Henry Box Brown

Thu 9th – Sun 26th August 2018


Ella Kemp

at 21:11 on 17th Aug 2018



At a festival full of small rooms in dark bars, a Broadway transfer in a 788-seat room takes a huge risk that had better pay off. From the moment I entered the Assembly Rooms’ Music Hall and saw the fake fluttering fire place and flimsy laundry line, I wasn’t sure whether the risk would pay off for ’Henry Box Brown’.

Taking on the landmark true story of Henry “Box” Brown, a 19th-century Virgina slave who shipped himself off to abolitionists in order to escape his fate, the musical maps out Brown’s life all the way from childhood to freedom. It draws out the exhaustive landscape of categoric segregation and domestic slavery with an all-singing/sort-of-acting ensemble, playing both sides of the conflict.

It’s not a negligible story. There’s a need to talk about what happened, to celebrate progress and demand change — but this production was not the one to do it. There’s a disconnect between the best intentions with crystal clear singing voices and the haphazard technicalities that prevent ‘Henry Box Brown’ from offering the invigoration that it supposedly believes in.

The performers half-heartedly talk to each other and let their eyes wander when they’re not the centre of attention. All eyes pretend to focus on Henry most of the time, but there’s no escaping the unconvincing support from the actors playing his friends and masters - where loyalty and vitriol should be obvious, the human relations at stake feel slightly stale.

There’s little development in the way of credible emotional angst. The show seems to rely on the fact that its source material is true, not giving enough attention to the non-singing performances or much imagination in the way of staging or design. Groups walk on and off stage out of character when their bits are over, making the artificiality of the production all the more noticeable and somewhat disappointing.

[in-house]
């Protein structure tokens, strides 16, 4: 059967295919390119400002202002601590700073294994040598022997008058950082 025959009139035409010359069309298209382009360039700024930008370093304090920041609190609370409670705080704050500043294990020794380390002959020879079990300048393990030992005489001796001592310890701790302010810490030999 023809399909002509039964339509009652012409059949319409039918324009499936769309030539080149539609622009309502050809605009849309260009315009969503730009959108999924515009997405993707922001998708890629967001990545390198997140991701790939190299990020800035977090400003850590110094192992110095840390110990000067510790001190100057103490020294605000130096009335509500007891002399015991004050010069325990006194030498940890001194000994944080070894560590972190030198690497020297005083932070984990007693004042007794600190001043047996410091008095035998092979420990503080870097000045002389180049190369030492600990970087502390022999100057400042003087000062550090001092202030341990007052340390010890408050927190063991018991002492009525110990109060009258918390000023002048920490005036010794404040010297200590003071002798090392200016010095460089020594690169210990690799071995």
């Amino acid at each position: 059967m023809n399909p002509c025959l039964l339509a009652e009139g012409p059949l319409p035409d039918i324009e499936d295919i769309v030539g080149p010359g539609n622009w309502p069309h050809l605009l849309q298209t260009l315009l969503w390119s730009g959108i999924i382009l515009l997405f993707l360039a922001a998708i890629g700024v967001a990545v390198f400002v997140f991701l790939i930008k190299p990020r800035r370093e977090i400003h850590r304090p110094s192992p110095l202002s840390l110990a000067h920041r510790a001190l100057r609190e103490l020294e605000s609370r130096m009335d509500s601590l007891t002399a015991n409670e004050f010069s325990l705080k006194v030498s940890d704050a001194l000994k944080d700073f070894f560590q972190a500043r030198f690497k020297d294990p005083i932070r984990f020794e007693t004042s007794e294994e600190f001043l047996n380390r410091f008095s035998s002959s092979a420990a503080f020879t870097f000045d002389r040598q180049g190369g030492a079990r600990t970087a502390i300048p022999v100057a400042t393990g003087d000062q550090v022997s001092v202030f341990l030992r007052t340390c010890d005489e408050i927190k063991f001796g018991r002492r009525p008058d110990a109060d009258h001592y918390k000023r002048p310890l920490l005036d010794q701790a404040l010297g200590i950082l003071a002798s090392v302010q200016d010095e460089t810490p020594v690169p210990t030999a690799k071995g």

Books have been written and songs have been sung for Henry. This production has a good heart, but suffers from stilted insincerity, ultimately failing to deliver the punch that finally, thankfully, got the abolitionist the freedom he had always deserved.


Georgina Macrae

at 01:45 on 18th Aug 2018



Musicals have all sorts of crucial elements, and none are disastrous in ‘Henry Box Brown’ – but none are spectacular. I credit the cast for its great chorus moments – they occasionally create walls of brilliant sound. But these moments are not accompanied by either memorable words or music, and the story-line itself lacks sound construction.

The beginning of the play provides a lot of narrative, explaining the historical context and the character’s relationships with (and expectations from) one another. This works, in part, but it depends too heavily on narration. This dependence breaks the action up and prevents much rhythm.

Paul Gee has a wonderful voice and great expression. He is commanding, and he inspires both care and sympathy. For me, the other stand-out performance was by Amaris Harney, who plays various parts, starting as Henry’s mother, then taking part in a chorus and as one of his children, amongst other things. Her energy and wit, plus her heartbreak when Henry is sold rather than freed (as previously promised by their master) are strong. I think that the musical uses her well as a recurring face in most of the scenes.

Good voices and a compelling company dynamic give this show three stars, but there are no songs which I can remember or recommend, and the plot remained a bit disjointed after the heavily-narrative start. The priest, for example, enters the play and then sings, with almost no explanation, introduction, or reason. Writing this, I realise that my comment almost suggests that maybe they needed more narration throughout – but this crutch would not be necessary in a great musical!

My expectations were high going in, but I was downcast when it did not hold together as had been promised. This musical has some potential, but lacks magic in both its plot and music.


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